Morales, who still has coca fields of his own, became a coca grower leader in the Chapare in 1993, founded the MAS in 1995, and won a seat in the Bolivian Congress.
In 2002, Morales barely lost the presidential election to Washington favorite Gonzalo Sanchez de Losada, and a year later, Morales and the MAS were instrumental in popular protests that drove him from power.
www.november.org /stayinfo/breaking3/EvoMorales.html   (1332 words)

  
 Evo Morales Now Joins Hugo Chavez As A US Target
Evo Morales has made it clear that foreign investors will not lose the rights to their investments.
What they will lose once Morales' plan is implemented (he's giving them six months to comply) is their unfair share of the profits and benefits they never had a right to have in the first place.
Under the Morales plan, a new contract will be made between the government and foreign investors guaranteeing that the people of Bolivia will receive the majority of benefits from its own resources while at the same time foreign investors will receive their fare share but no more than that.
www.opednews.com /articles/opedne_stephen__060503_evo_morales_now_join.htm   (1862 words)

  
 Bolivia’s Morales wants coca referendum - Americas - MSNBC.com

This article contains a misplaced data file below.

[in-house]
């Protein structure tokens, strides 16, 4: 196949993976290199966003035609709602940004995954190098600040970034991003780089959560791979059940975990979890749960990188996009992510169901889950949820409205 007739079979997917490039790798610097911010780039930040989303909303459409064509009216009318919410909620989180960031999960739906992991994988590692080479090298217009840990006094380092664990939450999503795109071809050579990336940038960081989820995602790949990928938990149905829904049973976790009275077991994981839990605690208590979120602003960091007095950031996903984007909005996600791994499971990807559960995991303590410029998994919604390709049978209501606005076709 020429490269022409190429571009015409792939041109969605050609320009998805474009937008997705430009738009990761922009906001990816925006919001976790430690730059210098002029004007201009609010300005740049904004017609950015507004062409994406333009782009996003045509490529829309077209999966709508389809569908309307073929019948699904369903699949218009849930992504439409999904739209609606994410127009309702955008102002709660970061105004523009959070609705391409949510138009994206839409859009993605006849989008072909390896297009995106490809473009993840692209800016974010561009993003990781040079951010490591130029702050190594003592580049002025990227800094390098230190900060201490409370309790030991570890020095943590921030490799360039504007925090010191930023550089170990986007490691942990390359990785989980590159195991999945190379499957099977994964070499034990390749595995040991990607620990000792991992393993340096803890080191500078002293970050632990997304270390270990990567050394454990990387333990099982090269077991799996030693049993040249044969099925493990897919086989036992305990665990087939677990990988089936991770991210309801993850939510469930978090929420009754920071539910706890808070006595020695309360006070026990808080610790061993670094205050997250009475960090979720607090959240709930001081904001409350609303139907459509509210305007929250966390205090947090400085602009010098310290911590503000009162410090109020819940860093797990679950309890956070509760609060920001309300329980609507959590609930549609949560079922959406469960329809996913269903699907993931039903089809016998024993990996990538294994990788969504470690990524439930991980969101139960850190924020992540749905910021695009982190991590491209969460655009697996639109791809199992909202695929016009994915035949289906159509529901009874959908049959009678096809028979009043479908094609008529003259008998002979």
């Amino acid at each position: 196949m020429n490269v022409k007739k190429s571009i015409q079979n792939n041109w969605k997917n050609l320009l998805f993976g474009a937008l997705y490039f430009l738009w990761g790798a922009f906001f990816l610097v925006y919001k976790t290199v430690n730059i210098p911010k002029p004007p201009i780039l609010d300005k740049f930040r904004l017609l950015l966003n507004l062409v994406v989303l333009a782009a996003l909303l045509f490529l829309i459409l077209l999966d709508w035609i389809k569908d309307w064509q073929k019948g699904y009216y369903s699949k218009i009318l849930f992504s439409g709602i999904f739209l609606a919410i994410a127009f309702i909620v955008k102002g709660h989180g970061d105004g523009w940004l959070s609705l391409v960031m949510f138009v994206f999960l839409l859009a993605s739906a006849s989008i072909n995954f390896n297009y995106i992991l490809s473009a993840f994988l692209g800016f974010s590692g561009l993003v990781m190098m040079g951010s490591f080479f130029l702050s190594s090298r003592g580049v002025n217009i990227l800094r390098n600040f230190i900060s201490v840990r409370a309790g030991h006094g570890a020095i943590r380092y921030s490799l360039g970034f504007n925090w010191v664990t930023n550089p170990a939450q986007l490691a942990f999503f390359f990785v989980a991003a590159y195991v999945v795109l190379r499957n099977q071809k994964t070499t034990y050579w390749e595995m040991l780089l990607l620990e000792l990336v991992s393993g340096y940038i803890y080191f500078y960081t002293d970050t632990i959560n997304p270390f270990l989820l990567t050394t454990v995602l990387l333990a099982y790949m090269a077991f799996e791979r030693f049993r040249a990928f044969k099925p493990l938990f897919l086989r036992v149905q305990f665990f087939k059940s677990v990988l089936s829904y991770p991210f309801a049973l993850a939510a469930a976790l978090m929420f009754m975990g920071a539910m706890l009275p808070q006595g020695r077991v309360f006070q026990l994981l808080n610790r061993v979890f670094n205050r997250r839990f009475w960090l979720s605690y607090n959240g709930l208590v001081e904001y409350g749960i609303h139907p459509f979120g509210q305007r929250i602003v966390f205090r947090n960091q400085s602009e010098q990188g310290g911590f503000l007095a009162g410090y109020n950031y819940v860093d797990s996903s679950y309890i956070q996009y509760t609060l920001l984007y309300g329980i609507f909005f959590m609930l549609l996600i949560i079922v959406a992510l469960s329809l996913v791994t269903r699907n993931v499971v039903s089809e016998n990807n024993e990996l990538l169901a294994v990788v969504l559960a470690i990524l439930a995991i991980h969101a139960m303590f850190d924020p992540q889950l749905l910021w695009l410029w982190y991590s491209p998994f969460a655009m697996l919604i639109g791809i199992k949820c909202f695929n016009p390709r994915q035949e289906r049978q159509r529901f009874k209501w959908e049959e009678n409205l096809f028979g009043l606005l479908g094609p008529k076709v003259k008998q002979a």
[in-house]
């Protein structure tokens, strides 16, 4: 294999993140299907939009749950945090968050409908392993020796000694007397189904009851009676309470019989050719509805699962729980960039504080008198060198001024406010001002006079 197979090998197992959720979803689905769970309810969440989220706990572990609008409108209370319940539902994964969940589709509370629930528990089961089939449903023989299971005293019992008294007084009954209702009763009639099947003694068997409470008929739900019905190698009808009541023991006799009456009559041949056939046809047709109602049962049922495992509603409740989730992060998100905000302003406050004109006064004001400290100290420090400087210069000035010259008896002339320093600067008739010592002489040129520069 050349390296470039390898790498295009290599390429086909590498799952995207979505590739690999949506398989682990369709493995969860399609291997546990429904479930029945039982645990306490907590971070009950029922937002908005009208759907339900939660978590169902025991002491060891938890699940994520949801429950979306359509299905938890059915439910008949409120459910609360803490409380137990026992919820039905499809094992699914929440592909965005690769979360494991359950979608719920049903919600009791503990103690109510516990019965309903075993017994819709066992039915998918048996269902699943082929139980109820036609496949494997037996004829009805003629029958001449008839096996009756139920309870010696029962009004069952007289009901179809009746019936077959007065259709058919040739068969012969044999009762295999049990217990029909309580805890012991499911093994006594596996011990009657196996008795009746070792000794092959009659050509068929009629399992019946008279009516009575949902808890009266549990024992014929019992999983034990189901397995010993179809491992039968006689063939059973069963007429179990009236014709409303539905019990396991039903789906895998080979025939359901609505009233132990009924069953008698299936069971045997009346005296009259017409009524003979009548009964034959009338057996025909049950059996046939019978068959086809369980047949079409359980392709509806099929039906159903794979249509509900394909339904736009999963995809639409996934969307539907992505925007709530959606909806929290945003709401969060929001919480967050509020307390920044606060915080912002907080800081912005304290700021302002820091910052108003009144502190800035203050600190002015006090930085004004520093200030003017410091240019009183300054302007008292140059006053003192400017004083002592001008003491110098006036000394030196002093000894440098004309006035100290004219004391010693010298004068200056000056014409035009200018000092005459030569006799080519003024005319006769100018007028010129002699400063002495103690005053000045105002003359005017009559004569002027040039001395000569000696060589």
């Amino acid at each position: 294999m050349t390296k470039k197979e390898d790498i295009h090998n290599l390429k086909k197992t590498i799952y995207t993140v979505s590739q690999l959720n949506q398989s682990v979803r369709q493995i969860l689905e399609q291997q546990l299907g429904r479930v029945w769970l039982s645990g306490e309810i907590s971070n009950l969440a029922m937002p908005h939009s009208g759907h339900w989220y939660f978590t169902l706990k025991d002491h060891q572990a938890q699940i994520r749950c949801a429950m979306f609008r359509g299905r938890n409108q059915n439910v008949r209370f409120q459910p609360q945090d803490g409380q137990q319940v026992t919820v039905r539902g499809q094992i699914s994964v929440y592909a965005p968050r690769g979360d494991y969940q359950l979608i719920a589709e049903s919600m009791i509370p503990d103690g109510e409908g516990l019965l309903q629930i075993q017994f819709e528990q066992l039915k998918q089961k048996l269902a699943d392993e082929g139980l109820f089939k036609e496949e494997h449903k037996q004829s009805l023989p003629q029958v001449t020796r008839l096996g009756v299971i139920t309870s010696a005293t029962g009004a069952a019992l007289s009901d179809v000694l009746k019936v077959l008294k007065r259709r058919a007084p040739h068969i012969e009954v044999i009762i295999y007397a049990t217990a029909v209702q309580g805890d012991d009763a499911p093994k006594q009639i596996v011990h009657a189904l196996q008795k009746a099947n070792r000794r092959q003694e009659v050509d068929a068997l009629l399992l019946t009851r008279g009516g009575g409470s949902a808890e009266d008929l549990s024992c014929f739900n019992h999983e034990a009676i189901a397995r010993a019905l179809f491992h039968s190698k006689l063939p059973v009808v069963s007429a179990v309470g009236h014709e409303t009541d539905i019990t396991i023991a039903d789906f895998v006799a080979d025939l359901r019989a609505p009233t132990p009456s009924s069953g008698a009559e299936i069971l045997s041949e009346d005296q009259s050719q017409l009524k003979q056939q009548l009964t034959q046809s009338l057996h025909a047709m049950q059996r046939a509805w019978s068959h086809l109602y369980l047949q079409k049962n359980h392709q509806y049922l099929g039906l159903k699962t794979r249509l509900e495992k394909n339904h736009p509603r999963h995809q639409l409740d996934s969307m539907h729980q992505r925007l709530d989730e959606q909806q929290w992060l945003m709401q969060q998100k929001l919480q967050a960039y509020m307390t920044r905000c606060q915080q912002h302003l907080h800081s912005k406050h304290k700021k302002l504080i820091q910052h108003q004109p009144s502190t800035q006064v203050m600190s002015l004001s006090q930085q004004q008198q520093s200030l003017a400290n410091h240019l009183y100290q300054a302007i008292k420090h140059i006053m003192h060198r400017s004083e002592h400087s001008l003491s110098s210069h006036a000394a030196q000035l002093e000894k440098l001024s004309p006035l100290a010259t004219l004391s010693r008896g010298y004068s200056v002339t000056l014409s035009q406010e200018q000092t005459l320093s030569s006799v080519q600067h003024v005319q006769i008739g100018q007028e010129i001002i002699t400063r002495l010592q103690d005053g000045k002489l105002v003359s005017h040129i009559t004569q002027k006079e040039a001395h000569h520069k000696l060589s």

Bolivian presidential candidate Evo Morales of the Movement Toward Socialism party carries a coca plant while greeting supporters on his way to vote.
Morales, 46, also said the government would study whether to increase the amount of coca legally grown for traditional consumption.
Morales thanked a cheering crowd for what he called his “great triumph,” but tempered that by saying he would await official results confirming the outcome.
www.msnbc.msn.com /id/10519611   (715 words)

  
 barrio flores: Evo Morales in the New York Times
Administration officials are reluctant to speak on the record about Morales (the State Department and Pentagon press offices did not reply to repeated requests for an interview), but in private they link him both to narco-trafficking and to the two most militant Latin American leaders: Hugo Chávez, Venezuela's leftist populist military strongman, and Fidel Castro.